When reading Coutley’s collection, I couldn’t help but be reminded of the essay Raymond Carver wrote when editors at Esquire asked him to discuss his literary influences. The editors had intended Carver to write on the impact other writers had leveraged on his writing; instead, they got back the essay “Fires,” wherein he discussed his children and the unabated drain they had on his time and finances, and how that set of circumstances had most influenced his work.

Coutley’s poems don’t go quite this far, but alive in the poems are a pervasive sense of gloom and a creeping hopelessness often born out of her speakers’ motherly responsibilities. In one of the strongest poems in the collection, “On Home,” a beleaguered mother endures the joyless and thankless job of rearing children. She resorts to leaving herself reassuring notes around her home in effort to stave off her impulses to flee. There are no Beth Ann Fennelly-style poems that expound on the awe and wonder of motherhood. Coutley’s speaker flatly fails to understand her sons, both of whom irritate her:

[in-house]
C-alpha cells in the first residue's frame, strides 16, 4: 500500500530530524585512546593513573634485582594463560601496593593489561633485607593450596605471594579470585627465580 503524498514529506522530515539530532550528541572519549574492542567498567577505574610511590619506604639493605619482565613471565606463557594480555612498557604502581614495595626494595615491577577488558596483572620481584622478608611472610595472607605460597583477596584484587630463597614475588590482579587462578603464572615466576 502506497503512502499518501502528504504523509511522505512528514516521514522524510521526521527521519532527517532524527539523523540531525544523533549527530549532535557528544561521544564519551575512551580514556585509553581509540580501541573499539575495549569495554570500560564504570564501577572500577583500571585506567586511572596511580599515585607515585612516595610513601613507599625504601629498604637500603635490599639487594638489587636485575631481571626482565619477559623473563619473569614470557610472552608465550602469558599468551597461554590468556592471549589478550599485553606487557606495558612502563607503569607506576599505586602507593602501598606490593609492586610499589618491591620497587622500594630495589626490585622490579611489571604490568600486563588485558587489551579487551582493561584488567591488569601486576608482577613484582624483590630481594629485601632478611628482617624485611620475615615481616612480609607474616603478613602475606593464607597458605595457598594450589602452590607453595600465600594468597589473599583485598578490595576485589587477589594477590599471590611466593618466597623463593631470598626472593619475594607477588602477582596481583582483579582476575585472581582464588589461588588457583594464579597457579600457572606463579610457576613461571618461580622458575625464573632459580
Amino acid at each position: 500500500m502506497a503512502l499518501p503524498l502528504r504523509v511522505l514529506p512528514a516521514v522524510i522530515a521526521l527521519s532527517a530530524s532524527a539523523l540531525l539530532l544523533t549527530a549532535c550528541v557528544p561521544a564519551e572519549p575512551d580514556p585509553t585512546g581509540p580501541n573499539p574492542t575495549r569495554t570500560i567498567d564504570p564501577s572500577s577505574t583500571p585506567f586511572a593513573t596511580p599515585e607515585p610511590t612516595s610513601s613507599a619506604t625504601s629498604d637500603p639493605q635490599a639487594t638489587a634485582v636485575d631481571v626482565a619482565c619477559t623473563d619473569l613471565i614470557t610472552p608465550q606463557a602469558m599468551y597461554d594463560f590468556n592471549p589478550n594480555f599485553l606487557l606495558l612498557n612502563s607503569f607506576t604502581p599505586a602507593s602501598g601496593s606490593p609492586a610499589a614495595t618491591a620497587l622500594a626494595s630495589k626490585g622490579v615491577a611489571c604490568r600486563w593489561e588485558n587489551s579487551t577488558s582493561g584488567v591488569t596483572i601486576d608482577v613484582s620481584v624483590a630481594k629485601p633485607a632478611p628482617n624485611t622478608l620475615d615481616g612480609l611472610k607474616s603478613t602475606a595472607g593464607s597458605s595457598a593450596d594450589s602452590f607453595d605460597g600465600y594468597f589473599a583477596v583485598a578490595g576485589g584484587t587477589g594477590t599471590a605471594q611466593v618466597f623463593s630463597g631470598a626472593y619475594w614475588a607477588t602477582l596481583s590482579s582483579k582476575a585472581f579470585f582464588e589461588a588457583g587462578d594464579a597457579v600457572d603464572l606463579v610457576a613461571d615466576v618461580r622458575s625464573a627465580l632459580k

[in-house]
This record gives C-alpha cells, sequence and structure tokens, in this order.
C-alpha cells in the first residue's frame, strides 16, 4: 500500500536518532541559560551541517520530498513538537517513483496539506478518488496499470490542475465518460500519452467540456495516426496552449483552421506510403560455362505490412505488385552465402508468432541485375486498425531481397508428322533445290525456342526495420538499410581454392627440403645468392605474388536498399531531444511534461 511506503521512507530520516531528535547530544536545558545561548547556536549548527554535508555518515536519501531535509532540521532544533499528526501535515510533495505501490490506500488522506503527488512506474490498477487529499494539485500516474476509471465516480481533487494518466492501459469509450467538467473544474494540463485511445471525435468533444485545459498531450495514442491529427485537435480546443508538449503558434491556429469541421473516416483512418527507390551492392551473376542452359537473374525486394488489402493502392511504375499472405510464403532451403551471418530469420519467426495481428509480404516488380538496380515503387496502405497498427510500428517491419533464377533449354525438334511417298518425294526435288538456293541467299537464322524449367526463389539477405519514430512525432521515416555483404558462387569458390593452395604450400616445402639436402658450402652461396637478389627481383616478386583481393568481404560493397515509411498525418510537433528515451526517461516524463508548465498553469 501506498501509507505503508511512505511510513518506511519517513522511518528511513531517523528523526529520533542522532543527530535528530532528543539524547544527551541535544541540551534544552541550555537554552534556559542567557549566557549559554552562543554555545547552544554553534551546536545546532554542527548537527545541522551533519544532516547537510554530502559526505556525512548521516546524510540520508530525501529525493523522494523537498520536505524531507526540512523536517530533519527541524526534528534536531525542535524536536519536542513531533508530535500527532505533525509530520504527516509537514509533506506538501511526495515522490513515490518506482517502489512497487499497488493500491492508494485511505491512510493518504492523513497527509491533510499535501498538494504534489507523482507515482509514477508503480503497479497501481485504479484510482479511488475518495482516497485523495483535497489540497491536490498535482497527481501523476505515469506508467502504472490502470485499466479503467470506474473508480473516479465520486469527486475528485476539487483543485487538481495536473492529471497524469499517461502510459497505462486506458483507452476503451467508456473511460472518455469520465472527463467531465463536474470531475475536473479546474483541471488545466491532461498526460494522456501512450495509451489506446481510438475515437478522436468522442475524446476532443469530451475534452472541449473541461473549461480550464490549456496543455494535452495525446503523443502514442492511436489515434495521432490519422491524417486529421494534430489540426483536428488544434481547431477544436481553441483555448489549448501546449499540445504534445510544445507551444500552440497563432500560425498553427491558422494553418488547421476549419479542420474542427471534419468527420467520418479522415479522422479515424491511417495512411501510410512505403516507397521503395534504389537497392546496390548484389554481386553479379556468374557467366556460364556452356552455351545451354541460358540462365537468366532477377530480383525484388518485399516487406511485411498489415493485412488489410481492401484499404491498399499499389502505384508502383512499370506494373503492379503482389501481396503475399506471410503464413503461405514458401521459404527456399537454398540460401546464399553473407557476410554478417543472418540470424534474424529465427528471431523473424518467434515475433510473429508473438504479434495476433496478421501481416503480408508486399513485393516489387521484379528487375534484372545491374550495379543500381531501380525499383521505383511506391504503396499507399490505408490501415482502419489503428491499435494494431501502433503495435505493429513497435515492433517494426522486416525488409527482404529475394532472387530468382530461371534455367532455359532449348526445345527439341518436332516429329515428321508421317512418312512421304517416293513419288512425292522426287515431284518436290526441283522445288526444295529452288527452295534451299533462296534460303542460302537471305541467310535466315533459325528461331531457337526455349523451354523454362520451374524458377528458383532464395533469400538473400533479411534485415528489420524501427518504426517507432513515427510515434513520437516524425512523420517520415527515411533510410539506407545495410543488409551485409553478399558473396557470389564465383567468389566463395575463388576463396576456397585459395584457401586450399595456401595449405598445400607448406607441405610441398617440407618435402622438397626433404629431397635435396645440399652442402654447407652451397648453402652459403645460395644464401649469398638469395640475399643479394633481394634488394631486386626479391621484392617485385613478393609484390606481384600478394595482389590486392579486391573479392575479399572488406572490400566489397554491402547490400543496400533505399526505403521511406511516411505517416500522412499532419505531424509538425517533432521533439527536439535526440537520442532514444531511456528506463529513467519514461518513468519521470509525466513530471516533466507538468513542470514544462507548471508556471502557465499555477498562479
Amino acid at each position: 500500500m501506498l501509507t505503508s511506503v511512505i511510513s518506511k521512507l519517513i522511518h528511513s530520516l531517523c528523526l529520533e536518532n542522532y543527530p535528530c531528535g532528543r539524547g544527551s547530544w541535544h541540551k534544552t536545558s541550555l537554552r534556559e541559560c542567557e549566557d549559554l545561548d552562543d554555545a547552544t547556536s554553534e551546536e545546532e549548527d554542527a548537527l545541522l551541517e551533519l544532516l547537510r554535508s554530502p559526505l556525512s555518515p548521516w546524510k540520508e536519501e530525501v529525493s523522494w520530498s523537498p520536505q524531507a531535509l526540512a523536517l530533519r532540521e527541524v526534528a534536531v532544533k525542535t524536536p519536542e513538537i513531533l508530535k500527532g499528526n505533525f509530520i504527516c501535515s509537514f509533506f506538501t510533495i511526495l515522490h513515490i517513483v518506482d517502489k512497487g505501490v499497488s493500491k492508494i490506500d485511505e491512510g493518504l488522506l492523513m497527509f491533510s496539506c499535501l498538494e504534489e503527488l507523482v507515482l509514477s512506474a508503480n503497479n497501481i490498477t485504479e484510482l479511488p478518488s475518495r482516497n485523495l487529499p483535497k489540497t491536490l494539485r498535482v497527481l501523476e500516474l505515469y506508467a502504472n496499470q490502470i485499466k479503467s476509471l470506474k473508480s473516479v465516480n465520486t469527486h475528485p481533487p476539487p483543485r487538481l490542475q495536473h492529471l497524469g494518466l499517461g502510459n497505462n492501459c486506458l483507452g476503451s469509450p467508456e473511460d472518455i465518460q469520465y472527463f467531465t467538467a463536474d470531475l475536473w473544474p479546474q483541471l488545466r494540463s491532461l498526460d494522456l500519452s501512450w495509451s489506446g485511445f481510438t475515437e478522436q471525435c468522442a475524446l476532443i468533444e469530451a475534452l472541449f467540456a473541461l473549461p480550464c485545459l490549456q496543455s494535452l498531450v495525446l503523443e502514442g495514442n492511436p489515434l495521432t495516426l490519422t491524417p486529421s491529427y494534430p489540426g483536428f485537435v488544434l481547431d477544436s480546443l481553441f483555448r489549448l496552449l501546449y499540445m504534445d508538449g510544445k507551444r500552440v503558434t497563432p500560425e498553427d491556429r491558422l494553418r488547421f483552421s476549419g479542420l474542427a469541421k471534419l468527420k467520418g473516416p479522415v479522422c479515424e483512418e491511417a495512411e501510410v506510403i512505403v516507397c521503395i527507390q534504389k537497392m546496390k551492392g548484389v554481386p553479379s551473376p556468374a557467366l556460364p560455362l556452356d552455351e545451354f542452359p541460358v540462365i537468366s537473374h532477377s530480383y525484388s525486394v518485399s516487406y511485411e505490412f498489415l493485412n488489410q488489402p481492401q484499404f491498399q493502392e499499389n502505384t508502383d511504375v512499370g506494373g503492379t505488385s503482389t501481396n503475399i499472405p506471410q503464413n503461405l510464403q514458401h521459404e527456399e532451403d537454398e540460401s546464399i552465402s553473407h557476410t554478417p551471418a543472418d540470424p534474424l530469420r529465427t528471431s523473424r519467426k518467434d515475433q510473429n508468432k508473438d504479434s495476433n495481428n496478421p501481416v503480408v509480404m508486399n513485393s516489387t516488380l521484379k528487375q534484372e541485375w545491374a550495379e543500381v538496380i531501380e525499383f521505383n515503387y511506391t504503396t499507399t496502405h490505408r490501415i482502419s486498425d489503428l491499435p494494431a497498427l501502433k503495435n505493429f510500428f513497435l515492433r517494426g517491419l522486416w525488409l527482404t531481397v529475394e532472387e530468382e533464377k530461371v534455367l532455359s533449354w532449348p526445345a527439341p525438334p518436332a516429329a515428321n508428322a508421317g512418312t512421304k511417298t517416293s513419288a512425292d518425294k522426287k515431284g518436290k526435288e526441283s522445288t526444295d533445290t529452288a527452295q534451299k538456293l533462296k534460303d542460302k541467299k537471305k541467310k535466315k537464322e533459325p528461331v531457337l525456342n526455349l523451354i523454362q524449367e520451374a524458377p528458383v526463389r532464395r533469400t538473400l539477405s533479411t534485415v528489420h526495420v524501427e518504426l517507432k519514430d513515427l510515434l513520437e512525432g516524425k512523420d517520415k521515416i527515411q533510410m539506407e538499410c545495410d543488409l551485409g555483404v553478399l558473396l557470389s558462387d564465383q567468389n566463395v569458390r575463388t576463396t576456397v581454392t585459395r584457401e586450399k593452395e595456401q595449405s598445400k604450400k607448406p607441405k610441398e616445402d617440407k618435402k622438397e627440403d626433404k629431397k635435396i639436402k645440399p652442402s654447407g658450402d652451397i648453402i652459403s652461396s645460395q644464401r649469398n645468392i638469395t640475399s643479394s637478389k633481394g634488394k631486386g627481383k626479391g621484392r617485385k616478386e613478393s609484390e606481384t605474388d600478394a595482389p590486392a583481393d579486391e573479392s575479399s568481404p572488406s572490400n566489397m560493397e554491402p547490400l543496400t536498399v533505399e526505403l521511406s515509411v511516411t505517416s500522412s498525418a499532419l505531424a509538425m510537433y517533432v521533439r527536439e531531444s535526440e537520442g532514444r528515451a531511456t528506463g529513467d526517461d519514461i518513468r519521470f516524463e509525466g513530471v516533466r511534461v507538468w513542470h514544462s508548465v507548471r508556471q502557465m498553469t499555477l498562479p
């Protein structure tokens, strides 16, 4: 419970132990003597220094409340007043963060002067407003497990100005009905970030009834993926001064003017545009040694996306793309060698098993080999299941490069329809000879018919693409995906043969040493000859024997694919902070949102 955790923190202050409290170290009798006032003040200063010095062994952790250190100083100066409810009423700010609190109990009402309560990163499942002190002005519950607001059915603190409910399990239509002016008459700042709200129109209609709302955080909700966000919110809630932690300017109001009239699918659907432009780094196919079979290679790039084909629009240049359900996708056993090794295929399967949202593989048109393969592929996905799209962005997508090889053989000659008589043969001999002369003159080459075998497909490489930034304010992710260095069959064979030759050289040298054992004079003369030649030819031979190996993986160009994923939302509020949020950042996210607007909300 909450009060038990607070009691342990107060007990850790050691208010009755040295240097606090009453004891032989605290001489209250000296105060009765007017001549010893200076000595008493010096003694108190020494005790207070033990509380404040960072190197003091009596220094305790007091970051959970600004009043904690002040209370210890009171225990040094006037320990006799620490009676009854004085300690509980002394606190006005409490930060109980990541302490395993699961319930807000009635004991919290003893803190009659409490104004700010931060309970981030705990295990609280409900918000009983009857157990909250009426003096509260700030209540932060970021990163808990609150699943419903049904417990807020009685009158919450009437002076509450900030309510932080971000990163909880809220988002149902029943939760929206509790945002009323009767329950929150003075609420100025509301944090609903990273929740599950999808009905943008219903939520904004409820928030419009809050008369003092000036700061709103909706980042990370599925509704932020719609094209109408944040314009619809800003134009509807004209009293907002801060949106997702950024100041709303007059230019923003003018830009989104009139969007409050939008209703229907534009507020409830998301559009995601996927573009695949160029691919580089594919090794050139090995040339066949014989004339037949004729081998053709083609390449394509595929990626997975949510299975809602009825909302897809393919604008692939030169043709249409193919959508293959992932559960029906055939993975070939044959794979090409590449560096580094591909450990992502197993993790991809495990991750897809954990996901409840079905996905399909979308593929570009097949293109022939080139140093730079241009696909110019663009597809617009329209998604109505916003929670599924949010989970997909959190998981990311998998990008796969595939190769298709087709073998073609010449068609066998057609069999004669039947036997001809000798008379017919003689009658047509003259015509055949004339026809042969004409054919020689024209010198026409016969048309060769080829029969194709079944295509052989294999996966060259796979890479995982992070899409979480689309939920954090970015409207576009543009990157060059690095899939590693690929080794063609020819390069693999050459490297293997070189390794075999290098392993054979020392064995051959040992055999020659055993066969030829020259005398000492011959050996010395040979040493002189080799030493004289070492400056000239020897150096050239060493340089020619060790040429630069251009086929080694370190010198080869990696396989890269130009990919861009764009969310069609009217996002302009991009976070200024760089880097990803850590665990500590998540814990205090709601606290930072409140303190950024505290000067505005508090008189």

The youngest wants to change his name
to the playground pimp. When we circle up
for dinner, I’m careful not to say chicken breast
or meatball or anything they can follow with
     that’s what she said.

All winter long I’ve left
feel-good Post-its on the bathroom mirror,
the espresso maker, the edge of my razor.
Every day, I’ve given myself reasons to stay.

Time and again, Coutley’s speakers struggle to maintain. The first poem, “Staying Afloat,” presents the collection’s preoccupation with water. Coutley performs something quite unique with her water imagery. Unlike many instances of water used in poetry to symbolize renewal or cleansing, water in Coutley’s hands become symbolic of struggle, representative of malevolent forces—both inside and outside the home—her speakers must overcome (or at least endure).